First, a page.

Miami philanthropist and arts patron Judy Weiser dies at 89
Judy Weiser, a Miami arts patron who supported and organized the city’s most prominent arts institutions, died Friday morning following surgery. She was 89 years old.
Family, friends and colleagues remember Judy Weiser as a quiet but energetic woman who helped shape Miami’s cultural landscape into the thriving ecosystem it is today. Judy and her late husband, Sherwood “Woody” Weiser, a hotel developer and civic leader, are recognized as key players in establishing and championing the city’s performing arts center.
She has served on the board of and contributed to several Miami organizations including but not limited to the Adrienne Arsht Center for the Performing Arts, Pérez Art Museum Miami, New World Symphony, Coconut Grove Playhouse , the Miami Children’s Hospital. and the Miami City Ballet.
“If you’re thinking who really made a difference in Miami becoming a great place for arts and culture, Judy Weiser should come to mind. She was kind and gracious, mixing that with a personality intense enough to make the difference,” said David Lawrence Jr., retired Miami Herald publisher and president of the Children’s Movement of Florida.
Judy’s family was with her when she passed away, her son Brad Weiser said. She is survived by her three adult children, Doug, Warren and Brad; seven grandchildren and two great-grandchildren. Her husband died of cancer in 2011.
Judy was born in Cleveland, Ohio in 1933. She graduated from Ohio State University and married her husband, who worked as a real estate attorney. The couple and their children moved to Miami in the late 1960s. Sherwood ditched his law firm, bought a hotel in Miami Beach, and grew the company into the nation’s third-largest independent hotel management company. , said their son.
Brad Weiser said he remembers her as a painter, a loving mother and an active member of the Jewish community. As dedicated as she was to promoting the arts in Miami, “family was absolutely the most important thing to her,” he said.
“They were so passionate about Miami and said it was an amazing city, but it really needed to have world-class cultural arts,” he said. “They never stopped working on that in the community.”
Adrienne Arsht witnessed Judy’s passion for the arts in Miami. The two met in the 80s through mutual friends Ted and Lin Arison, the philanthropists who founded YoungArts and funded the New World Symphony.
“I got to know them when a performing arts center was a dream, but they both worked very, very diligently on it,” recalls Arsht, who served on the board.
An evening at dinner stands out, Arsht said. Some local officials had just told the board that the performing arts center should downsize to just one building, not two, to cut costs. Judy didn’t have it.
“I remember sitting in the restaurant and Judy just said, ‘That’s not going to happen. There must be two buildings. The to have to be two buildings,” Arsht said. “I think if it wasn’t for her, well, there could be a building and a tent.”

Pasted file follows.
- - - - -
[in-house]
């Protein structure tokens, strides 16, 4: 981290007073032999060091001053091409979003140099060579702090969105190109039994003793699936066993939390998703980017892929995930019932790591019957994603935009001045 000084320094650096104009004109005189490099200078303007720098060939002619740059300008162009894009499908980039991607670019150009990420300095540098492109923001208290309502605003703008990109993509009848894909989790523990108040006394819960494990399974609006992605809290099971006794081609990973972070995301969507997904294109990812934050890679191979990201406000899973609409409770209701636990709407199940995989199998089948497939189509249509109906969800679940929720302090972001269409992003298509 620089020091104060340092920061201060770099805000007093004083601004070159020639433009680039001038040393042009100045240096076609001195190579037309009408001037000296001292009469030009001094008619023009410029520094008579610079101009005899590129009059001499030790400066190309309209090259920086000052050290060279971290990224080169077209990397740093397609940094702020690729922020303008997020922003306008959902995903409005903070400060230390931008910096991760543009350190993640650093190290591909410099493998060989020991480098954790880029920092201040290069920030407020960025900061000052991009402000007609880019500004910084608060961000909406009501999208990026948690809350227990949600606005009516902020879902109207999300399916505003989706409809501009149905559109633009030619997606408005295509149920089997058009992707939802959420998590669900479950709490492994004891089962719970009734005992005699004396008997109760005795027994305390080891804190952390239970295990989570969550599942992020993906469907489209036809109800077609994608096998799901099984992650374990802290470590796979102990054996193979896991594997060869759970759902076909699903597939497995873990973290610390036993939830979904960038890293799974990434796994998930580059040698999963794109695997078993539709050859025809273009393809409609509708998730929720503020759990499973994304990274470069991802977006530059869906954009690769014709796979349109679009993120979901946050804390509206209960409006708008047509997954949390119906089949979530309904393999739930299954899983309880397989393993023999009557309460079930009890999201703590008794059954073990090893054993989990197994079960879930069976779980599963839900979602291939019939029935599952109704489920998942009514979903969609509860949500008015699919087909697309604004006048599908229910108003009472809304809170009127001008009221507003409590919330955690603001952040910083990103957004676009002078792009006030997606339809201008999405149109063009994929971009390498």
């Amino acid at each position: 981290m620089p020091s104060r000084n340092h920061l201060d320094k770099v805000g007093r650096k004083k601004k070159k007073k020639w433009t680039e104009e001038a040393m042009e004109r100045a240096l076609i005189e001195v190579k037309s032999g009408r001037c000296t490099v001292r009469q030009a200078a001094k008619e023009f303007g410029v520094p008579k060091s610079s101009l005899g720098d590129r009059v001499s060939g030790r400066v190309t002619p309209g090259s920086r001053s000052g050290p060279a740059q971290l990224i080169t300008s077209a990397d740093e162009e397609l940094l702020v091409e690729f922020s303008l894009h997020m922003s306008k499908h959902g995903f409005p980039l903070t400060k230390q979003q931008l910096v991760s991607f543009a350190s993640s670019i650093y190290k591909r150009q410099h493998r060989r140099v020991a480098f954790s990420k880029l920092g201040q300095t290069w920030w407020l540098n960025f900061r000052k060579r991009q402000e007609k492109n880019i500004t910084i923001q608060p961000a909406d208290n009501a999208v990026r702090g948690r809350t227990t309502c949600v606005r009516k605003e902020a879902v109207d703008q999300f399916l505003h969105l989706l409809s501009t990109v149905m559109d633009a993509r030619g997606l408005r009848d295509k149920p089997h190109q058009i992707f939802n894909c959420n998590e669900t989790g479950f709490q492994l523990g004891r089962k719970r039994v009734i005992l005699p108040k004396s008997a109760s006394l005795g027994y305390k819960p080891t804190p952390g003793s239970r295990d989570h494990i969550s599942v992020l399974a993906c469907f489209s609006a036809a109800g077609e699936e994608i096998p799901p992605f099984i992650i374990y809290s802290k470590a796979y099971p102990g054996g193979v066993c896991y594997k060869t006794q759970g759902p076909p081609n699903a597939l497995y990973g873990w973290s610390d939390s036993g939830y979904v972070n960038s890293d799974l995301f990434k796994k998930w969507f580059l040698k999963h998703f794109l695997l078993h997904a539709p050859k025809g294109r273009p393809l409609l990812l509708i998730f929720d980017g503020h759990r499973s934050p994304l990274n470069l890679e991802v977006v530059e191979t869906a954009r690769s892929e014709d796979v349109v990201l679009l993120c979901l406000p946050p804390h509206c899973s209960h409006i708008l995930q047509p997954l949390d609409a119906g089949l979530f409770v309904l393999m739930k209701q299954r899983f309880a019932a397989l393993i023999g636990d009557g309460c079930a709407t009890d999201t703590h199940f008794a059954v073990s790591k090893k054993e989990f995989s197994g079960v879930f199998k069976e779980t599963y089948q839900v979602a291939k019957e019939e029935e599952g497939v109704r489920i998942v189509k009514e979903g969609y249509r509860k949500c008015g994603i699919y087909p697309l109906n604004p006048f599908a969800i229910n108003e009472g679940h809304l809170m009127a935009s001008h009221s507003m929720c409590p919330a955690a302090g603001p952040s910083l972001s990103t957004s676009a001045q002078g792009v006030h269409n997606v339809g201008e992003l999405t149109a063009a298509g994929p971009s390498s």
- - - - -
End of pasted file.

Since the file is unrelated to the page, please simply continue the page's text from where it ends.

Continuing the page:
In the fall of 2007, Arsht said, the performing arts center was “on the verge of bankruptcy,” so she called Woody and Judy to ask what she could do to help. That’s when they brokered the $30 million donation that turned a struggling Carnival Center into the Adrienne Arsht Center for the Performing Arts.
“It was only because of Woody and Judy that I did what I did,” Arsht said. “And it’s only because of Judy and Woody that we even have a performing arts center, which is now the core and heart of the county.”
Gerald Katcher, a longtime banker and civic contributor, said Judy and Woody worked closely to develop every detail of the Arsht Center, right down to the interior fabrics.
“They were both a terrific team for our county,” Katcher said.
Both Katcher and Judy were heavily involved in the New World Symphony and collaborated on galas together. He did the fundraising and Judy produced the galas so they were fun and never boring, he said. Although arranging food, speeches, music, invitations, seating, and decorating was a stressful workload, Judy handled it all with composure, class, and her “sweet Midwestern charm,” did he declare.
When Arsht thinks of his longtime friend Judy, one word comes to mind: “Elegant, elegant, elegant,” Arsht said.
Howard Herring, the president of the New World Symphony, similarly described Judy. As a longtime administrator, she was one of the first people he met when he joined the symphony orchestra in 2001. Not only did she understand the need to build the Center du Nouveau Monde, but she also understood the importance of sharing culture without barriers, Herring said.
Judy knew Miami before there was an Arsht Center, a New World Center and a PAMM. Today, Miamians live in his vision, Herring said.
“Her voice was a lead voice in bringing the community to a new understanding of themselves,” Herring said. “To be the community we wanted to be, we had to think beyond that.”
While many of her colleagues remember Judy as a visionary, Aaron Podhurst remembers her as a friend of 50 years. They were neighbors.
Podhurst first met the Weisers when he worked as an attorney for Woody’s company. He hailed Judy as a loving mother, devoted wife and amazing person to spend time with. He remembers the good times: attending tennis tournaments in Key Biscayne when Woody owned the Sheridan near the airport.
“She was loved by many people, known by many people,” Podhurst said. “Judy has had a great impact on Miami-Dade County and its development after all these years.”
This story was produced with the financial support of the Pérez Family Foundation, in partnership with Journalism Funding Partners, as part of an independent journalism grant program. The Miami Herald retains full editorial control of this work.